Genesis 29:25-26 . Behold it was Leah Surely Jacob’s sin in pretending to be Esau, and cheating his own father, would now be brought to his remembrance, when his father-in-law thus cheated him; and he would be compelled to acknowledge that, how unrighteous soever Laban was, the Lord was righteous. It must not be done so in our country It is probable there was no such custom in his country; but if there were, and he resolved to observe it, he should have told Jacob so when he undertook to serve him for his younger daughter.
Genesis 29:27. Fulfil her week The seven days usually devoted to the feast and solemnity of marriage, Judges 14:12-17; for it does not appear that it relates to the seven years Jacob afterward served. This Laban seems to have desired, that by a week’s cohabitation with Leah, his affections might be knit to her, and the marriage with her confirmed. We will give thee this also Hereby he drew Jacob into the sin, and snare, and disquiet of multiplying wives. Jacob did not design it, but to have kept as true to Rachel as his father had done to Rebekah; he that had lived without a wife to the eighty-fourth year of his age, could then have been very well content with one: but Laban, to dispose of his two daughters without portions, and to get seven years’ service more out of Jacob, thus imposeth upon him, and draws him into such a strait, that he had some colourable reason for marrying them both.
Genesis 29:31. When the Lord saw that Leah was hated That is, loved less than Rachel, in which sense it is required that we hate father and mother, in comparison with Christ, Luke 14:26, then the Lord granted her a child, which was a rebuke to Jacob for making so great a difference between those he was equally related to; a check to Rachel, who, perhaps, insulted over her sister upon that account; and a comfort to Leah, that she might not be overwhelmed with the contempt put upon her.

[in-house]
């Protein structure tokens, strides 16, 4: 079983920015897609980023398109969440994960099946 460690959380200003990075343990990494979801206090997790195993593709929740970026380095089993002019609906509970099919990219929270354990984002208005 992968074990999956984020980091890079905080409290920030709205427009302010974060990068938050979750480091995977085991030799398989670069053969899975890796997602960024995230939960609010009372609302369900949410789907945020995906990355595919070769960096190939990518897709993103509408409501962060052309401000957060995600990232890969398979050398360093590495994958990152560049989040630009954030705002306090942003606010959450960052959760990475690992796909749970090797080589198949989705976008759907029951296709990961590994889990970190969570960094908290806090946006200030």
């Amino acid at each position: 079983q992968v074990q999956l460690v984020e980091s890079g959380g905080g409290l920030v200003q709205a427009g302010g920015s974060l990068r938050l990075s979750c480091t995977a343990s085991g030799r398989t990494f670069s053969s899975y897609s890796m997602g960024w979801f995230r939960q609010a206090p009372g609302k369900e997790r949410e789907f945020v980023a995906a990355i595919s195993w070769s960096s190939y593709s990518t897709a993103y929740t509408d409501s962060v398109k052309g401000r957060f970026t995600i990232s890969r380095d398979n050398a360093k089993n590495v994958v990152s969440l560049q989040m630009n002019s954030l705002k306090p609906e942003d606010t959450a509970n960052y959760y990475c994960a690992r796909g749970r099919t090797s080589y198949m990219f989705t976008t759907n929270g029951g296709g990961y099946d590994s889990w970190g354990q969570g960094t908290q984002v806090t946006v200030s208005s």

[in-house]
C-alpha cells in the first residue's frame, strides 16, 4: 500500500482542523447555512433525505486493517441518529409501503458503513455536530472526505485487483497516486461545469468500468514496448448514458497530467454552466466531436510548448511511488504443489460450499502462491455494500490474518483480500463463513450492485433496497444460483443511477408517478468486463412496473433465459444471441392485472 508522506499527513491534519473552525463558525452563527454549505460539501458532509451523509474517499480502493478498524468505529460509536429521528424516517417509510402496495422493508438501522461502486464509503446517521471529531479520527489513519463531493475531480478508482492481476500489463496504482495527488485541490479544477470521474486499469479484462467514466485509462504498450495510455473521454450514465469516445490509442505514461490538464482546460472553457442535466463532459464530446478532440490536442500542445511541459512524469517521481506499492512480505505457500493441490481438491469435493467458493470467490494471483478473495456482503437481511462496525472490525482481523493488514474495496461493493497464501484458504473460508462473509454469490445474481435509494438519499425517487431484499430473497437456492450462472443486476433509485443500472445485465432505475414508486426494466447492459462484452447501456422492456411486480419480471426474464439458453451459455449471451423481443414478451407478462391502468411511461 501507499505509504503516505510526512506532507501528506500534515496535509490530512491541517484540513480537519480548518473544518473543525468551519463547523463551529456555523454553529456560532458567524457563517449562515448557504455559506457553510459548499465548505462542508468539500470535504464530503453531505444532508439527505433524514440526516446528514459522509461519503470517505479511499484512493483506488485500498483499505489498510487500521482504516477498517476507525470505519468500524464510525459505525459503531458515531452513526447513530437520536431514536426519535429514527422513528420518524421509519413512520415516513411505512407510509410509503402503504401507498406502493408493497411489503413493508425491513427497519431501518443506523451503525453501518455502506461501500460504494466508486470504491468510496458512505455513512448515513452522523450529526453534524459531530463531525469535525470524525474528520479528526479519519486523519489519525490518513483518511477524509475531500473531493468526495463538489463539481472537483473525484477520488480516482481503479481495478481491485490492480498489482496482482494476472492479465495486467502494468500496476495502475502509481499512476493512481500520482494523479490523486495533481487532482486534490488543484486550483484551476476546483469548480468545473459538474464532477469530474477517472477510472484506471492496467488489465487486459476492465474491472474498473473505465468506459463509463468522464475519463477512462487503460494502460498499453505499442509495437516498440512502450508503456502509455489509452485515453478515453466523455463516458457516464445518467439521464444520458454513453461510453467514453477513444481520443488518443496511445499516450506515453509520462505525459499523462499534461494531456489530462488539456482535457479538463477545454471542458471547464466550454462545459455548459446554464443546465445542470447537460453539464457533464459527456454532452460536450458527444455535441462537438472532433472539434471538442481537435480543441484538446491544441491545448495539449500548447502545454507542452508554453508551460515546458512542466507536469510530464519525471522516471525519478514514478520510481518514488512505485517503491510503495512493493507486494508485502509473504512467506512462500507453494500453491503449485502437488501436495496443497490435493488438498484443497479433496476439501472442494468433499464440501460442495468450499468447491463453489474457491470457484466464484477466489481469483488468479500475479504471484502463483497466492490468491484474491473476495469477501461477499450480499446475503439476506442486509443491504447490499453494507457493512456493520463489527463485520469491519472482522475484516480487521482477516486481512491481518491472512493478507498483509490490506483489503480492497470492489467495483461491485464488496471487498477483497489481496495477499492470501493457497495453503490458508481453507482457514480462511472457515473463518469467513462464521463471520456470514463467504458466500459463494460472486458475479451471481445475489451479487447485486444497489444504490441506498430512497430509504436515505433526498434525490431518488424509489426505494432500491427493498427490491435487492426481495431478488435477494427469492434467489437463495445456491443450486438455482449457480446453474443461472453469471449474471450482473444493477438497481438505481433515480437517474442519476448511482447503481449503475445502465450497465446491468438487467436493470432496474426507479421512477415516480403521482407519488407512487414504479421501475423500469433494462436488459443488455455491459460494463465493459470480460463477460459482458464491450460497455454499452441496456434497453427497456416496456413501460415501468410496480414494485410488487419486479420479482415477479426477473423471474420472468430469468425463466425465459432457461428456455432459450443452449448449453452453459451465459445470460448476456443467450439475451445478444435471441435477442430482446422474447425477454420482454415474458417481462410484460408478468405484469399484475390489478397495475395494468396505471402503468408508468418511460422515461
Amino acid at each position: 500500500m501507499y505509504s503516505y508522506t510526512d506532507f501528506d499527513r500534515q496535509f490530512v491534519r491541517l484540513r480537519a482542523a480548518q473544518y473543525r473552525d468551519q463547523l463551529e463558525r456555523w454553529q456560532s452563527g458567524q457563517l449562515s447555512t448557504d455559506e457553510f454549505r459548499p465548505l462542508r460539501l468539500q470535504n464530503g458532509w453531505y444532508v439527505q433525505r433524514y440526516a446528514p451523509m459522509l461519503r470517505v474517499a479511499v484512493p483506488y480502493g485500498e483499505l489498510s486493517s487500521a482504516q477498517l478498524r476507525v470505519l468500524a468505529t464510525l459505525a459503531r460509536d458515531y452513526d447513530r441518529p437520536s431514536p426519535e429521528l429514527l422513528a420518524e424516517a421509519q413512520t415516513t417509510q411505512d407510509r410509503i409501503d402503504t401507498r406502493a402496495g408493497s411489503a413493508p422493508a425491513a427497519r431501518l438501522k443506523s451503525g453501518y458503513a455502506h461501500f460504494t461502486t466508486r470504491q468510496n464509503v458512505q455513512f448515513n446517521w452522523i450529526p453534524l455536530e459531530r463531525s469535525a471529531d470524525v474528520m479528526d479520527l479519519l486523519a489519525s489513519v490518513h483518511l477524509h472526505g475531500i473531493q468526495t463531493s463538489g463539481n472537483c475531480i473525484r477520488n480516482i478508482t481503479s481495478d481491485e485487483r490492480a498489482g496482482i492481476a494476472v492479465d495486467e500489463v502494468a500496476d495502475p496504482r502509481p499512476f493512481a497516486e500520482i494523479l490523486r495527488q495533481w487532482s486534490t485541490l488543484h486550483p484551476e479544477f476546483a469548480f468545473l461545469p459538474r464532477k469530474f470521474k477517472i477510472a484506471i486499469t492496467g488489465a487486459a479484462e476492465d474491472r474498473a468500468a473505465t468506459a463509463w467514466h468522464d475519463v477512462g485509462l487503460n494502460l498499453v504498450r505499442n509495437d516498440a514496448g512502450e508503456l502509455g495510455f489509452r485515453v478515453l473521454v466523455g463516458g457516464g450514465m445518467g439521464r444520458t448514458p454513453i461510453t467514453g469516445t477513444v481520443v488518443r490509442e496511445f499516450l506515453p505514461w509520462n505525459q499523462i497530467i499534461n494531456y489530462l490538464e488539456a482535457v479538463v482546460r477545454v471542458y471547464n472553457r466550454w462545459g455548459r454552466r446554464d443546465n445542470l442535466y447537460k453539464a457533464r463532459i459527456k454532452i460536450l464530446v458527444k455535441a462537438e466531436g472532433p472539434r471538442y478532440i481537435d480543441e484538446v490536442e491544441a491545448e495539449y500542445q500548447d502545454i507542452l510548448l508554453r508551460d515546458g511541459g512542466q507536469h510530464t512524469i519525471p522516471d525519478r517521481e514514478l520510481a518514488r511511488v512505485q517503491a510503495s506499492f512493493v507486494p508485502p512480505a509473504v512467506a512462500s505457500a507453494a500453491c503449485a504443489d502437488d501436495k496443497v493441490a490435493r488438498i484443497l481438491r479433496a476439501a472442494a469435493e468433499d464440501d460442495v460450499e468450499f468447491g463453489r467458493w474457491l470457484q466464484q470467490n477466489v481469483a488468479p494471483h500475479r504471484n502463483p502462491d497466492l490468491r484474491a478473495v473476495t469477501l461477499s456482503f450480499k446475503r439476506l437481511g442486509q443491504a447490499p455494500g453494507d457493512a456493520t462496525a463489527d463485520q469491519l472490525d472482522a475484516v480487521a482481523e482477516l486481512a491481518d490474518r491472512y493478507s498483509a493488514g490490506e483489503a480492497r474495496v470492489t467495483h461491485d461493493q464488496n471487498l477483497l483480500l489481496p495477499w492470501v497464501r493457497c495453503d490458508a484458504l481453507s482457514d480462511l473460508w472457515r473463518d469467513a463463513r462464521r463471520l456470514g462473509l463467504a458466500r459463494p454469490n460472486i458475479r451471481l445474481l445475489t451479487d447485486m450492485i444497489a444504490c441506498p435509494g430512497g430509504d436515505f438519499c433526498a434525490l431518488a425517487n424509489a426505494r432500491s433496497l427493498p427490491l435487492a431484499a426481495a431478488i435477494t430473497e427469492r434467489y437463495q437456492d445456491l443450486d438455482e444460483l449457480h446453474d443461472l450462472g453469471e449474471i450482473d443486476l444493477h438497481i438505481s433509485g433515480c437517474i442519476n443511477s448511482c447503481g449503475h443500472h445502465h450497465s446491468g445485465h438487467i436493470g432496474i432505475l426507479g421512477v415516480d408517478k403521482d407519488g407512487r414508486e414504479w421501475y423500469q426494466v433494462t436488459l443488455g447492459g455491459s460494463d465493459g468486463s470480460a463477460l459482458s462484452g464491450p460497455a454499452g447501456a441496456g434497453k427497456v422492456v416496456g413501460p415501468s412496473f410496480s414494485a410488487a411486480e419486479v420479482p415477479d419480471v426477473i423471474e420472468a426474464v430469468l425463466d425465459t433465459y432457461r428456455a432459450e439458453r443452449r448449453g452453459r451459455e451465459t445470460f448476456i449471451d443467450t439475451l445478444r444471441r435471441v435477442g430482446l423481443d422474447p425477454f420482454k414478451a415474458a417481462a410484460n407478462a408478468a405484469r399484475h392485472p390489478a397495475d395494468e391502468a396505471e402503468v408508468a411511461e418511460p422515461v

Genesis 29:32. She appears very ambitious of her husband’s love; she reckoned the went of it her affliction, not upbraiding him with it as his fault, nor reproaching him for it; but laying it to heart as her grief, which she had reason to bear, because she was consenting to the fraud by which she became his wife. She called her firstborn Reuben, see a son, with this pleasant thought, Now will my husband love me. And her third son Levi, joined, with this expectation, Now will my husband be joined unto me. The Lord hath heard (that is, taken notice of it) that I was hated, he hath therefore given me this son. Her fourth she called Judah, praise, saying, Now will I praise the Lord. And this was he of whom, as concerning the flesh, Christ came. Whatever is the matter of our rejoicing, ought to be the matter of our thanksgiving. And all our praises must centre in Christ, both as the matter of them, and as the Mediator of them. He descended from him whose name was Praise, for he is our praise. Is Christ formed in my heart? Now will I praise the Lord.
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Benson, Joseph. "Commentary on Genesis 29". Benson's Commentary. https://studylight.org/
the Third Week after Epiphany